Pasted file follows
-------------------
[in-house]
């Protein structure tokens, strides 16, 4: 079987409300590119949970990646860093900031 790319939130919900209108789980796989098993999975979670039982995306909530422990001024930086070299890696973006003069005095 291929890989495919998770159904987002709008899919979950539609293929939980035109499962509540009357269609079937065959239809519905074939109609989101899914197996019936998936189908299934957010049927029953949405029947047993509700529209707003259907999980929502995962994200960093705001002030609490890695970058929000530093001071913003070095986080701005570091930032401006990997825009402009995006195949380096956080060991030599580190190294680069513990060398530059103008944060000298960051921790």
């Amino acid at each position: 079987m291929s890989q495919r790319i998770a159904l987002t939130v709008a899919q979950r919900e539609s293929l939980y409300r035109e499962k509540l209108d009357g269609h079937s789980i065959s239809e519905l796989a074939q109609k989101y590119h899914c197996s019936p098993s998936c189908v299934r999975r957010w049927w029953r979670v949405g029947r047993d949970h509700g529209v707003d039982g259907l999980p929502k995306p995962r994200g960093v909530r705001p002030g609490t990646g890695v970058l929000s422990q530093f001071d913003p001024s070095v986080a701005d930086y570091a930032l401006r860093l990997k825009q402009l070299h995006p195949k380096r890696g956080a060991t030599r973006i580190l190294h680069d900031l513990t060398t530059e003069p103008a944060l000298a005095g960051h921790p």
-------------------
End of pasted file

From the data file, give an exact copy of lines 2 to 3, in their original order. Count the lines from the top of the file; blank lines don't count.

């Protein structure tokens, strides 16, 4: 079987409300590119949970990646860093900031 790319939130919900209108789980796989098993999975979670039982995306909530422990001024930086070299890696973006003069005095 291929890989495919998770159904987002709008899919979950539609293929939980035109499962509540009357269609079937065959239809519905074939109609989101899914197996019936998936189908299934957010049927029953949405029947047993509700529209707003259907999980929502995962994200960093705001002030609490890695970058929000530093001071913003070095986080701005570091930032401006990997825009402009995006195949380096956080060991030599580190190294680069513990060398530059103008944060000298960051921790």
């Amino acid at each position: 079987m291929s890989q495919r790319i998770a159904l987002t939130v709008a899919q979950r919900e539609s293929l939980y409300r035109e499962k509540l209108d009357g269609h079937s789980i065959s239809e519905l796989a074939q109609k989101y590119h899914c197996s019936p098993s998936c189908v299934r999975r957010w049927w029953r979670v949405g029947r047993d949970h509700g529209v707003d039982g259907l999980p929502k995306p995962r994200g960093v909530r705001p002030g609490t990646g890695v970058l929000s422990q530093f001071d913003p001024s070095v986080a701005d930086y570091a930032l401006r860093l990997k825009q402009l070299h995006p195949k380096r890696g956080a060991t030599r973006i580190l190294h680069d900031l513990t060398t530059e003069p103008a944060l000298a005095g960051h921790p």